AR: I got my first microphone at three and started putting on shows immediately. But it wasn’t until I started vocal lessons around seven and eight-I kinda told my mom ‘I wanna get involved in music, I think I wanna be a singer,’ and she laughed at me but she was 100% behind me. I started vocal lessons, I started performing for crowds at the age of eight and I had my first writing session when I was twelve, in the studio. I think from then on I just fell in love with it and thought ‘oh my gosh, this is what I need to do.’
ME: Before “Wasted”, you wrote Kat Deluna’s hit “Waves”. How did you get into songwriting and what prompted the shift to singing?
AR: Originally I started writing my own stuff, and it was all meant to be for me. But I started writing so much and getting in the room with people and learning how to write for other people and digging into their brand and seeing what fit them, that’s when I kind of got into it. But actually, “Waves” was supposed to be my single. But once Clinton Sparks got involved, it got in the hands of Kat and I wanted to enter the industry as a writer and be respected in that manner, so I felt like it was a great business move to give the song to her and go back to the writing board.
ME: What is the biggest difference between writing for another artist and writing for yourself?
AR: I think lately I’ve learned I don’t get as vulnerable if I’m writing for another artist. I learned a hard lesson that I’ve started to get super vulnerable with my lyrics and the thought of giving those songs away has become really, really hard for me. I think when I’m writing for another artist…I don’t usually get to sit in a room with them and pick their brain, so I don’t really know what they’re going through personally. So I try to tap into something that’s super universal that I know, if I’m writing for a girl, most girls go through that I’m sure their fanbase is gonna want to hear. And I also listen to their music and figure out what they’re doing and try to match their brand.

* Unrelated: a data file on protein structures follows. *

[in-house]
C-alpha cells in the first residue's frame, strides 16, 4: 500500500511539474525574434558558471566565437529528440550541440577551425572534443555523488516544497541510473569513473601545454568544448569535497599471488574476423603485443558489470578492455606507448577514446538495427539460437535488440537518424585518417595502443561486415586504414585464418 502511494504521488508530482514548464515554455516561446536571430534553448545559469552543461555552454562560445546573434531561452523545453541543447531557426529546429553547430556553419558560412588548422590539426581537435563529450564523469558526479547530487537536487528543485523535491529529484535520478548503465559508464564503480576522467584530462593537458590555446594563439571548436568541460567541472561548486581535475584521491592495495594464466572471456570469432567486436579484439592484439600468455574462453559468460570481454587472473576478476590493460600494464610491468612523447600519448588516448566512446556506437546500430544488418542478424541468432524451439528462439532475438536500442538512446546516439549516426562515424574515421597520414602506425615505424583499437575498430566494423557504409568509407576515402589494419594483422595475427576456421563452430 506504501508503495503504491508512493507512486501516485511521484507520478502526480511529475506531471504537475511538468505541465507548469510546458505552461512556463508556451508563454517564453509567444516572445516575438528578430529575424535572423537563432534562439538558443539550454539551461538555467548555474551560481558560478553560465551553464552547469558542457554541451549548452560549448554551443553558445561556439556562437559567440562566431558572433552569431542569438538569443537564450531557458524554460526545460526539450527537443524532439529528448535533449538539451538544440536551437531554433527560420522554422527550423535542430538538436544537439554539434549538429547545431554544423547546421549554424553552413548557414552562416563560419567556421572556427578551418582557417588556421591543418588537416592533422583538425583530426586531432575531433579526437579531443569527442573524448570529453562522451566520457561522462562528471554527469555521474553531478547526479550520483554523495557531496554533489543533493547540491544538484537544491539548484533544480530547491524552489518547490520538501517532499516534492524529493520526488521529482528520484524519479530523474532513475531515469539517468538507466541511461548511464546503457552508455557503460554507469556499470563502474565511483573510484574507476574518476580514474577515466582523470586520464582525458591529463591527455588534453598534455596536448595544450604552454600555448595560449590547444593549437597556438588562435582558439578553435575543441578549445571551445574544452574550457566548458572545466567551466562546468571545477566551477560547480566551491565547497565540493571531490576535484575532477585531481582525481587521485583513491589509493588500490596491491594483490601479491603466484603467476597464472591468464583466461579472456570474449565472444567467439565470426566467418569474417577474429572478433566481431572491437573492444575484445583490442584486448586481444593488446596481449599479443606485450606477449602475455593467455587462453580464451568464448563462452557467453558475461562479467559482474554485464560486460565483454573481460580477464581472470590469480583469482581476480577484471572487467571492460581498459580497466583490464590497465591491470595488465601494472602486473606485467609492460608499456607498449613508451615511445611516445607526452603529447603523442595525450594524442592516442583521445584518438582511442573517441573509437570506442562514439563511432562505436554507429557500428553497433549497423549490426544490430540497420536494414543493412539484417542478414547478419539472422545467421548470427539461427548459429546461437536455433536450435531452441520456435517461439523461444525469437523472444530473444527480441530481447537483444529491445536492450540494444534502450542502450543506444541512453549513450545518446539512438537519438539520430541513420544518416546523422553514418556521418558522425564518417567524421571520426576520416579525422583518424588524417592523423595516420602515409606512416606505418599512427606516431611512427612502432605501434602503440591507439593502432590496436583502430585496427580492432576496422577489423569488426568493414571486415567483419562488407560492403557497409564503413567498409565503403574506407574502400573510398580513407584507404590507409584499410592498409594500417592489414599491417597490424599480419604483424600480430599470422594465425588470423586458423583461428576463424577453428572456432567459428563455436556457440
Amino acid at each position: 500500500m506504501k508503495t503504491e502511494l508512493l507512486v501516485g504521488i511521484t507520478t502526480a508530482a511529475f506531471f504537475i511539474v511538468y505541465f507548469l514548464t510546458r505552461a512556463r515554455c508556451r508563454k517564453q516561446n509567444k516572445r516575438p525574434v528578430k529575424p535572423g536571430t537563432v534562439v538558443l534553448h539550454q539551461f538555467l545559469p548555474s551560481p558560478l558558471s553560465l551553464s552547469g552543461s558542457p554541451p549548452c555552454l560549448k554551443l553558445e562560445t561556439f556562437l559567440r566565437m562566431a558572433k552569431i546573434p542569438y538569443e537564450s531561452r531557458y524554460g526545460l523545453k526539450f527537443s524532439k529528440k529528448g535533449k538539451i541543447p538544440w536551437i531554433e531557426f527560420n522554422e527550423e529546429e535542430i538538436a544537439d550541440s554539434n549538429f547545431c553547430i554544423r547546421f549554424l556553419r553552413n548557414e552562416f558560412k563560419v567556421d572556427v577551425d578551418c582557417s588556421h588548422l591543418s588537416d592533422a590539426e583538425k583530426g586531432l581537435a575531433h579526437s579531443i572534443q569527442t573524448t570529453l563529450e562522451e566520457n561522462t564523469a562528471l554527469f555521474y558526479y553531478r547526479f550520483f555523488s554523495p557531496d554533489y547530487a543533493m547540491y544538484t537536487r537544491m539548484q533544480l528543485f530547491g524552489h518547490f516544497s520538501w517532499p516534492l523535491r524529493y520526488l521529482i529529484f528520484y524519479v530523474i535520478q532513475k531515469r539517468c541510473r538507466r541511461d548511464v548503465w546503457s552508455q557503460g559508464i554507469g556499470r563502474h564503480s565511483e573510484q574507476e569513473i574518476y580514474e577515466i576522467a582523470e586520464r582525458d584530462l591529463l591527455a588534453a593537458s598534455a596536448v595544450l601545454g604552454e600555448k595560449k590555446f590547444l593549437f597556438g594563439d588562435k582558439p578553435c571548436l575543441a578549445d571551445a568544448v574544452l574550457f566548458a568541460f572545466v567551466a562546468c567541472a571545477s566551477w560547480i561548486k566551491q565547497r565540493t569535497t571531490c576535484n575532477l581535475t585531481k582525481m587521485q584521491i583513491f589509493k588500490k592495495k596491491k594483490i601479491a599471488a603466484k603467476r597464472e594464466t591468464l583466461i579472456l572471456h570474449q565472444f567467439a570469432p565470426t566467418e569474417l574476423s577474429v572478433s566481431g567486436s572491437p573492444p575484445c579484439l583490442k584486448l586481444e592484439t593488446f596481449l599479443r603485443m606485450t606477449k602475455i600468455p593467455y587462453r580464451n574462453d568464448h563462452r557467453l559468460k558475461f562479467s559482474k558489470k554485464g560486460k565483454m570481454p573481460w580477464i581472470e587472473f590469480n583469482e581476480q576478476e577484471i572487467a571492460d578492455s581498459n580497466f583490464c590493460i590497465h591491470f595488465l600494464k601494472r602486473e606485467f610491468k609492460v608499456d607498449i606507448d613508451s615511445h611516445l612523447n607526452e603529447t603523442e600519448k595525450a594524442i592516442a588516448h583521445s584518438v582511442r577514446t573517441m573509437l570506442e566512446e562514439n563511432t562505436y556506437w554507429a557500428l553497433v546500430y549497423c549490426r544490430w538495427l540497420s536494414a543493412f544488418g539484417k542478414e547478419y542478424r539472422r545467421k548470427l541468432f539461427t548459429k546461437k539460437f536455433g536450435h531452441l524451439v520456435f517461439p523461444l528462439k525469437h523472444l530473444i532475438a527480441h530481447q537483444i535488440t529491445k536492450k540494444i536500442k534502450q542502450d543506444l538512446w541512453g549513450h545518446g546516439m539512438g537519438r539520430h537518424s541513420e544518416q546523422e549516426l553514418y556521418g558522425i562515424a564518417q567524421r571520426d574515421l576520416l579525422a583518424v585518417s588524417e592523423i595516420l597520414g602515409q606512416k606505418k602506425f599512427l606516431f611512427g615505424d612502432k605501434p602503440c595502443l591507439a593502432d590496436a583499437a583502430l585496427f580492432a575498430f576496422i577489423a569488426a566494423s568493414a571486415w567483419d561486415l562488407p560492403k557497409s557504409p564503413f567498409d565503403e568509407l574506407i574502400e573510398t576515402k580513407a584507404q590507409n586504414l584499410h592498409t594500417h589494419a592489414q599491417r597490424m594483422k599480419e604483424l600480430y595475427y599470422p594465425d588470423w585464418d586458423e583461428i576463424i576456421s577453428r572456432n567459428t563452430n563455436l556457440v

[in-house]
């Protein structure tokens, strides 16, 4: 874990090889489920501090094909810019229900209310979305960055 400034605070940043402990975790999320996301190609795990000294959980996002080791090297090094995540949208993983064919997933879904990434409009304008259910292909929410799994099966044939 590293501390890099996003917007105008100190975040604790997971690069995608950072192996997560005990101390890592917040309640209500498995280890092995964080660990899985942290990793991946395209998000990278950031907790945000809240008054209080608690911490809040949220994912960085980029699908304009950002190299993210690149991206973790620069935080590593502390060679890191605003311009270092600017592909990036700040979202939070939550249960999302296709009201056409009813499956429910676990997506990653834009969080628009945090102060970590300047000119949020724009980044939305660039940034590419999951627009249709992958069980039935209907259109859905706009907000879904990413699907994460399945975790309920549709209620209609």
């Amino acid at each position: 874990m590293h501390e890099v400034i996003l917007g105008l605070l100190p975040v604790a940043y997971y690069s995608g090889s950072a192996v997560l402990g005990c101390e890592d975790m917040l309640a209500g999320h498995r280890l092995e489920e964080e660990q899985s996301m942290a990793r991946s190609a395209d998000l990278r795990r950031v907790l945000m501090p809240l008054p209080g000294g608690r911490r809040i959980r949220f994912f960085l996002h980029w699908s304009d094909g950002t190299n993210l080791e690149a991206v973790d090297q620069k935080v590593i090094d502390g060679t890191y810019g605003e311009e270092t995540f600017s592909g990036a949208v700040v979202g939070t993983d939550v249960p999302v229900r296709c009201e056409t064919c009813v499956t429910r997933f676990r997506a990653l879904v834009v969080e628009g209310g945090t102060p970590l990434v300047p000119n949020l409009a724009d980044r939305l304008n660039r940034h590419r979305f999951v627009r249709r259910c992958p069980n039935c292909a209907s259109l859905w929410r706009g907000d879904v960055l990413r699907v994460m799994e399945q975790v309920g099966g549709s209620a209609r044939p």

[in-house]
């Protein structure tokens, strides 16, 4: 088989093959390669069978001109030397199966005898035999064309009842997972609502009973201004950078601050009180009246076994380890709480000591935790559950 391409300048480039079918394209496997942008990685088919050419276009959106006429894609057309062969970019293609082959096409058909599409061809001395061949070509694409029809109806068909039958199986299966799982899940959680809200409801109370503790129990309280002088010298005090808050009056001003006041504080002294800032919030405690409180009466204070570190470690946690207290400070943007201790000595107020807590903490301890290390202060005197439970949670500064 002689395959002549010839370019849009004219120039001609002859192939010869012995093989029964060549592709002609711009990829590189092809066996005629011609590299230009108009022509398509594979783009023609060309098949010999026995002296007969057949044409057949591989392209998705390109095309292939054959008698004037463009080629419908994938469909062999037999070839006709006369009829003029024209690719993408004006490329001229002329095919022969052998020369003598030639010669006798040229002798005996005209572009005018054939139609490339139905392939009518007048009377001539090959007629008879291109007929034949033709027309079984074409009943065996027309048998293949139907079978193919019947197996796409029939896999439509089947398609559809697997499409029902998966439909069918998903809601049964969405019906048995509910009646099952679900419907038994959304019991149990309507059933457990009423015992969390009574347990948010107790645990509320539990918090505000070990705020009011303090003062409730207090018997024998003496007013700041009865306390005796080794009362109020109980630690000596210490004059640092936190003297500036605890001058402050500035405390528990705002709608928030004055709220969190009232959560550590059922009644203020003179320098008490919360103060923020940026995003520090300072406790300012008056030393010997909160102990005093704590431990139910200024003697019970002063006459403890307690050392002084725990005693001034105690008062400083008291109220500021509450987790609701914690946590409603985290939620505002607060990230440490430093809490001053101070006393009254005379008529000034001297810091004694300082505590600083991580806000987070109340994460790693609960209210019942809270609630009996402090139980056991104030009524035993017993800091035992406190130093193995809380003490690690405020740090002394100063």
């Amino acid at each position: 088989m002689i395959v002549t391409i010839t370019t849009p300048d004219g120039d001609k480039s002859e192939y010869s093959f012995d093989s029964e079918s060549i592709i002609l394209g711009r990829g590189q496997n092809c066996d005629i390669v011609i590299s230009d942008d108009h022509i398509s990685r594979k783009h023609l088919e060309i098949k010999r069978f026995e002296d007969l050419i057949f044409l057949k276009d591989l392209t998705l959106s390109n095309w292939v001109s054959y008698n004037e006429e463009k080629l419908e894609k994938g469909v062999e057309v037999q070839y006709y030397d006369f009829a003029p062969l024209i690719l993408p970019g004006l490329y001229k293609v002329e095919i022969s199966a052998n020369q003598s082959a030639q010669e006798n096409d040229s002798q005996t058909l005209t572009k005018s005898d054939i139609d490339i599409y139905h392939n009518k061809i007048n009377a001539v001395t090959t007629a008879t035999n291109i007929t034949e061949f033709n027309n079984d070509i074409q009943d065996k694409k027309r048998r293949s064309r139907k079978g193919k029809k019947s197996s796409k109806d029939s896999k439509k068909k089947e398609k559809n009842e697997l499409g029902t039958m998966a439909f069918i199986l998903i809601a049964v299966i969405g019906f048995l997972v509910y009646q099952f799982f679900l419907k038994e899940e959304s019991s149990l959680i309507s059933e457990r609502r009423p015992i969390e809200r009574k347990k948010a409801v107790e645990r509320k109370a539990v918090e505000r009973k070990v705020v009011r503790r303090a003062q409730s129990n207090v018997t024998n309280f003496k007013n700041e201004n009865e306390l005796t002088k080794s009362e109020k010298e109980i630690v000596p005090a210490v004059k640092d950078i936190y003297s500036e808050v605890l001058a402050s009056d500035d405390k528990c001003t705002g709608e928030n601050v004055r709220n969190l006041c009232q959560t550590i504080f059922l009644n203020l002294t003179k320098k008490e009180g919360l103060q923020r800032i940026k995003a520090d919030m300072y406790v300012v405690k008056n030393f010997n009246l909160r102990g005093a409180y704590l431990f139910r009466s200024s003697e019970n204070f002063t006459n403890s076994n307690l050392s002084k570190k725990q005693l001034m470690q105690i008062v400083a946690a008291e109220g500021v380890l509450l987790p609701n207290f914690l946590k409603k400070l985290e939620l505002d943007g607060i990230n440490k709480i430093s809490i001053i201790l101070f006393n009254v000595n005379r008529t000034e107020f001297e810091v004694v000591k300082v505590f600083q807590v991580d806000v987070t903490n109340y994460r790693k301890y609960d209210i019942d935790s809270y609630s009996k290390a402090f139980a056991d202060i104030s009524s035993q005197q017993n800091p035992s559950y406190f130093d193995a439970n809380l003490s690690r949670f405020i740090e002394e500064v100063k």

ME: Many of the fans who used your song in musical.ly are young women. What do you hope they specifically take away from your music?
AR: I hope they relate to it in their own way. Like I said before, the main thing I love about the record is that it’s so fun, it distracts you from the hard message behind it. And I feel like that’s my main message, try to make light of the dark times. Especially for young girls, I’m sure you can relate, when you go through something hard you feel like it’s the end of world and everyone tries to tell you it gets better and you think ‘no it doesn’t!’ And I think that’s what I want to get across too; it gets better, it’s not the end of the world, there’s always something else.
ME: What would you say is the main message you want listeners to take away from your EP as a whole?